Now that we have longer days regulated with daylight savings there is no excuse not to go for a fish after work!
The bridge end of the lake and around the shallow edges of the numerous islands should be prime areas for the legal length male flathead that are starting to gather for spawning later in the year, through to autumn. A few large females have already been spotted so I hope this year’s flathead will be as good as the pigs have been.
Areas to look for the flathead include the western edges of Wallis Island, around Dago and Regatta islands and over the flats, at high tide, at the mouth of the Wallamba River. Perhaps the best way to target the flathead and to find shoals of them in any given area is to throw prawn or minnow pattern lures. The shallow, muddy, weeded areas around the islands need the lures retrieved over the weed and dropped onto or close to the bottom. Less weight is better and you’ll find a 1/6oz jig head will be enough to keep the lure at the right level. The water is generally clear, and seeing your lure disappear in a dust storm is a great sight.
Fishing for flathead from the shore is a difficult thing around town, with Breckenridge channel off Little Street providing good wading access to the sandy channel. The alternative is to wade the sand flats near Pacific Palms and the Sailing Club, or wade the channel up from Tuncurry boat ramp to Tern Island and fish the channel fringe. The Tern Island option does see a lot of anglers and some reasonable fish too.
There are encouraging signs of reasonable surface action from the bream, with a lot of fish already penetrating the tributaries and upper reaches. The good news is that the bream pushing up the rivers all take up station (for at least brief periods) on the lease structure in the system. Some of the fish stay on the on the leases while most filter off into the snags throughout the tributaries. It’s just a matter of working your way up the system until you hit fish, or laying down a steady berley trail and waiting for the fish to gather.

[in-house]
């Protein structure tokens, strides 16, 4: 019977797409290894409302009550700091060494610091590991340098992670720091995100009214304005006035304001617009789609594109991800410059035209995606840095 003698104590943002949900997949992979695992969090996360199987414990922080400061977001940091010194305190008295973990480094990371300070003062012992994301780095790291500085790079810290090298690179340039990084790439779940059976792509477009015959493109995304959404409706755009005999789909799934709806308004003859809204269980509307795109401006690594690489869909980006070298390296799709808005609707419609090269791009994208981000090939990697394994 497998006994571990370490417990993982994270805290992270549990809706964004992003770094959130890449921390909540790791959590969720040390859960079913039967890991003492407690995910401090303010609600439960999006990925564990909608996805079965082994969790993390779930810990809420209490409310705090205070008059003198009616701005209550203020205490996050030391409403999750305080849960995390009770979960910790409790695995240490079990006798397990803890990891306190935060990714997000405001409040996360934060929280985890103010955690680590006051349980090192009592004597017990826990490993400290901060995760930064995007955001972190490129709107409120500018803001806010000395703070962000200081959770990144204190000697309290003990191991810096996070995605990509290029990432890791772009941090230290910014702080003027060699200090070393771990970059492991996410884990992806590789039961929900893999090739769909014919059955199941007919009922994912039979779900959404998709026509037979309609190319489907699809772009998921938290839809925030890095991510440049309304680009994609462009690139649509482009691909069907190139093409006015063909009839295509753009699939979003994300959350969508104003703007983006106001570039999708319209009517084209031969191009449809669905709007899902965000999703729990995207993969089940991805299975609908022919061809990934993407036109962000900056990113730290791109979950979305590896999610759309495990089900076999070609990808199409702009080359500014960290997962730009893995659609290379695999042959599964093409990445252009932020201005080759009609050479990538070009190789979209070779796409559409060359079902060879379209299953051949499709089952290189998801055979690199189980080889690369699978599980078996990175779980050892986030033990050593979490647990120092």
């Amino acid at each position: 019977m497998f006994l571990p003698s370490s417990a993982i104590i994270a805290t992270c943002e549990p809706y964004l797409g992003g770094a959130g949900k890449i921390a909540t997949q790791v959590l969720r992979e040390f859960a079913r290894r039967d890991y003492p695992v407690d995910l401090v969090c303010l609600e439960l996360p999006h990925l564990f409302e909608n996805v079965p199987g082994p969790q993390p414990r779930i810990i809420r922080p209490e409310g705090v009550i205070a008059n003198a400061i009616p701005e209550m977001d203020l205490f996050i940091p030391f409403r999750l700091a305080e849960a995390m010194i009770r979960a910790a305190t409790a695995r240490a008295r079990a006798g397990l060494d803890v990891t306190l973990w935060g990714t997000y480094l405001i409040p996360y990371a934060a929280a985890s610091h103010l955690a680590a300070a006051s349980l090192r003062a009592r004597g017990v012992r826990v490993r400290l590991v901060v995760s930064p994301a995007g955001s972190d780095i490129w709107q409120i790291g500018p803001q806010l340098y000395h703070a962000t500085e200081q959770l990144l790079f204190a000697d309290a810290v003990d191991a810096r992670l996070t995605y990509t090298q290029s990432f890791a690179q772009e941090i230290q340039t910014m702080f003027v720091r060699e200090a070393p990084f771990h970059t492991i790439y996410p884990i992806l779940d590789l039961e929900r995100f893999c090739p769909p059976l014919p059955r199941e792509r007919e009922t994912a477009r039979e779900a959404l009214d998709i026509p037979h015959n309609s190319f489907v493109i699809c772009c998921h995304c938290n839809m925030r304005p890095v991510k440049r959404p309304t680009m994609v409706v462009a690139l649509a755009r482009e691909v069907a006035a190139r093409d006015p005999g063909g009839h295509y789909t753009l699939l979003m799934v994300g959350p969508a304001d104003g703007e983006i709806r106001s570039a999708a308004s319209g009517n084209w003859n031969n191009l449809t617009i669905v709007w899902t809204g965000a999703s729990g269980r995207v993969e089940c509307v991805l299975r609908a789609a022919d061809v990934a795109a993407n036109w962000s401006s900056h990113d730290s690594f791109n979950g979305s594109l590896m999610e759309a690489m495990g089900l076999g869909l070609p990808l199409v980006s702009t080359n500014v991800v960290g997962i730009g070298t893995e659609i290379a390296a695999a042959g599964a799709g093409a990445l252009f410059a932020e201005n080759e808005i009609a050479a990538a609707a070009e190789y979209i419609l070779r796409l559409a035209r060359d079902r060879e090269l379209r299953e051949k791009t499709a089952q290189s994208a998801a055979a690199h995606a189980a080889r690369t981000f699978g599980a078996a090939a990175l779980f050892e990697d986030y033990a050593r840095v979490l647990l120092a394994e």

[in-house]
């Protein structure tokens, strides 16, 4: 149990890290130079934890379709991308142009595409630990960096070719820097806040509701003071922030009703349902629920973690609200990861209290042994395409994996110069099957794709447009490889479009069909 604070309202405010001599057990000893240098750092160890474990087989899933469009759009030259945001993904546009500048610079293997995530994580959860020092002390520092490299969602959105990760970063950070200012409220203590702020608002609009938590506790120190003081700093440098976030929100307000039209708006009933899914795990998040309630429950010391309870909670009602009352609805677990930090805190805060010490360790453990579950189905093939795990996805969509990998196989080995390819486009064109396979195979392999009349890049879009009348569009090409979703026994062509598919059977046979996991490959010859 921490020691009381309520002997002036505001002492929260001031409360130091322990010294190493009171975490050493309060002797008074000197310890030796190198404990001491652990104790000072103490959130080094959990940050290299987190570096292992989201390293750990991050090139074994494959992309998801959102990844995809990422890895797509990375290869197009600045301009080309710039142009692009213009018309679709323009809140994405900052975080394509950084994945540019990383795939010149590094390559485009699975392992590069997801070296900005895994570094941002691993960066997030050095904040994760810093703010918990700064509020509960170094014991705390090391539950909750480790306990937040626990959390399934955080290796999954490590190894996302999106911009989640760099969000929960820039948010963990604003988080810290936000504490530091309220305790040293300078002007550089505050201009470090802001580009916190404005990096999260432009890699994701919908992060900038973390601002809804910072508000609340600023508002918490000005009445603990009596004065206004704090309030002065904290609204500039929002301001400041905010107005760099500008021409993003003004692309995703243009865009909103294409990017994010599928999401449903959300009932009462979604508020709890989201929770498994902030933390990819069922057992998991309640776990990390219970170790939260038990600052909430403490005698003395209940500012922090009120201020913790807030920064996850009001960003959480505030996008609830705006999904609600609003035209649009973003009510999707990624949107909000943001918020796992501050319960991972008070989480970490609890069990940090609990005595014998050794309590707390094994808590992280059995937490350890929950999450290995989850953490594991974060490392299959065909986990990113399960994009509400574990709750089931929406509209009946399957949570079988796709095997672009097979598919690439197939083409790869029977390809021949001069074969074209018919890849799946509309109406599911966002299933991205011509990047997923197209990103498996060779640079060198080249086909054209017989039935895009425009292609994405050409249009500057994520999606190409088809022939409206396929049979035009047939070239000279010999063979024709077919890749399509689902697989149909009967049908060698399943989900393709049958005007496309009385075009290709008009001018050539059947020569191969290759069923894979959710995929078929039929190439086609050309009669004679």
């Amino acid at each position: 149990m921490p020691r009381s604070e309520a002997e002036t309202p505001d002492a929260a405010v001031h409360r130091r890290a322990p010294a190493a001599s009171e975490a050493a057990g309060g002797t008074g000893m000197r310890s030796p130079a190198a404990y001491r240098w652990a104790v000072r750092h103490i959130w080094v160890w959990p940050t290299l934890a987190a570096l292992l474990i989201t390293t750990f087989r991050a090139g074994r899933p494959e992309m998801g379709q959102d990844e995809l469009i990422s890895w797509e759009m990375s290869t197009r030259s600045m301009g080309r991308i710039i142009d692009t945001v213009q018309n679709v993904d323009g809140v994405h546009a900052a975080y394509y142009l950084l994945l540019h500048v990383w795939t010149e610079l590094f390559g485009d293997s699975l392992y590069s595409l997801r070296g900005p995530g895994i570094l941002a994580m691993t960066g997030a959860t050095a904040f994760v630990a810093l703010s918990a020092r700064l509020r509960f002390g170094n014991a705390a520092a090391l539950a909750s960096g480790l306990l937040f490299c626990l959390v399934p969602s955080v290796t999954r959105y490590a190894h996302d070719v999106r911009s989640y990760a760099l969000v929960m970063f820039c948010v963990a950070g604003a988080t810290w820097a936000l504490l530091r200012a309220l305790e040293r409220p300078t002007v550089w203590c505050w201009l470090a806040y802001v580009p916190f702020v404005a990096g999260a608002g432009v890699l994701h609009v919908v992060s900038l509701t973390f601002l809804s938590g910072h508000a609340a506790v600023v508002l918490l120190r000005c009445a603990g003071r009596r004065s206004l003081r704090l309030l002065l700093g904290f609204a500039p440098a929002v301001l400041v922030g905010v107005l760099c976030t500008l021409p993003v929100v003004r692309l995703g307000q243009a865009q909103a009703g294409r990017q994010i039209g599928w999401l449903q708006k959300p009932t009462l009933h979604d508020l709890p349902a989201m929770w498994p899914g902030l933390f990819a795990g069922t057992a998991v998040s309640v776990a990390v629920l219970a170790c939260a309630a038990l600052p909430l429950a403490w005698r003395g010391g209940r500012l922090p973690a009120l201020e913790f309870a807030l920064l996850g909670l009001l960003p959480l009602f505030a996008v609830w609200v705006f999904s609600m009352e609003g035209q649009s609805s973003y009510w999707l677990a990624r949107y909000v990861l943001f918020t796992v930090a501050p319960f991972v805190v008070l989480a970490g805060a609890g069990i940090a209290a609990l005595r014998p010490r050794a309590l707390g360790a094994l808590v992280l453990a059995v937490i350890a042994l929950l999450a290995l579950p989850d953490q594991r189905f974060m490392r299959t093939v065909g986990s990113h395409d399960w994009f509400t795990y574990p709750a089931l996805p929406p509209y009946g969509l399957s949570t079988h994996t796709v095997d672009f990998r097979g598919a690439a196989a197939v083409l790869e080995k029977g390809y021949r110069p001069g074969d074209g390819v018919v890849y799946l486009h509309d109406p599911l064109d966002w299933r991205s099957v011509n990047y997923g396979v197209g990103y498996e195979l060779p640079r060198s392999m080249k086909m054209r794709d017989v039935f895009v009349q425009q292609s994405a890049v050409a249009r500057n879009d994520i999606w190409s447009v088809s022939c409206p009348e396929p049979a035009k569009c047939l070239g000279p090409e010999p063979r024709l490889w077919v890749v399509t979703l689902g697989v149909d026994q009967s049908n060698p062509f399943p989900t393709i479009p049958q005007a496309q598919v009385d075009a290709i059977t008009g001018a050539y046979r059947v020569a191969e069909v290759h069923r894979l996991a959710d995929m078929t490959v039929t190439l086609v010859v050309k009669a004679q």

While the pigs are around all year, the winter spawn is the best time to catch them. There is less competition for food though winter from rubbish species, and the water conditions and temperatures all contribute to the best conditions. The bream will thin out along the rocks from now and a skeleton crew of smallish males will be left to patrol the rocks and beaches, so don’t expect big or lots of bream.
The first of the mac tuna and bonito will show up by the end of the month so a spin session from Bennetts, One Mile or Janies Corner will provide a bit of fun. You may even encounter a straggling big tailor or salmon during the session.
Offshore has been up and down, and I’m not talking about the swell. The weather conditions have been good for venturing to close by reefs, but as Shane Crockett (from Forster Sport & Game Fishing) told me, you have to work for quality fish and be prepared to hit a few spots. Snapper, pearl perch, mulloway and teraglin are the key target species so fresh and live baits are essential. Next month I’ll bring you some background on Shane and his business for anyone wanting to venture offshore over the Christmas school holidays.
By the end of this month there should be enough blue swimmers and mud crabs crawling around to make planting a pot or two worthwhile. The water temperature in the lake didn’t get much below 16.5°C so a few long, hot days will help bolster the temp and get them active. Now is the time to use all the pig frames stashed in the freezer.
While many bass anglers may rejoice over the blossom of wattle and the opening of the bass season last month, you’ll have be get in early if you want to fish without weed. The lack of rain and river flow will become an issue if we don’t get substantial rain soon and injections throughout the summer. Nonetheless I’m sure there will be plenty caught and released through the warming months. The upper Wallamba gets choked out with weed early in the season so the smart money is to do it now.Reads: 432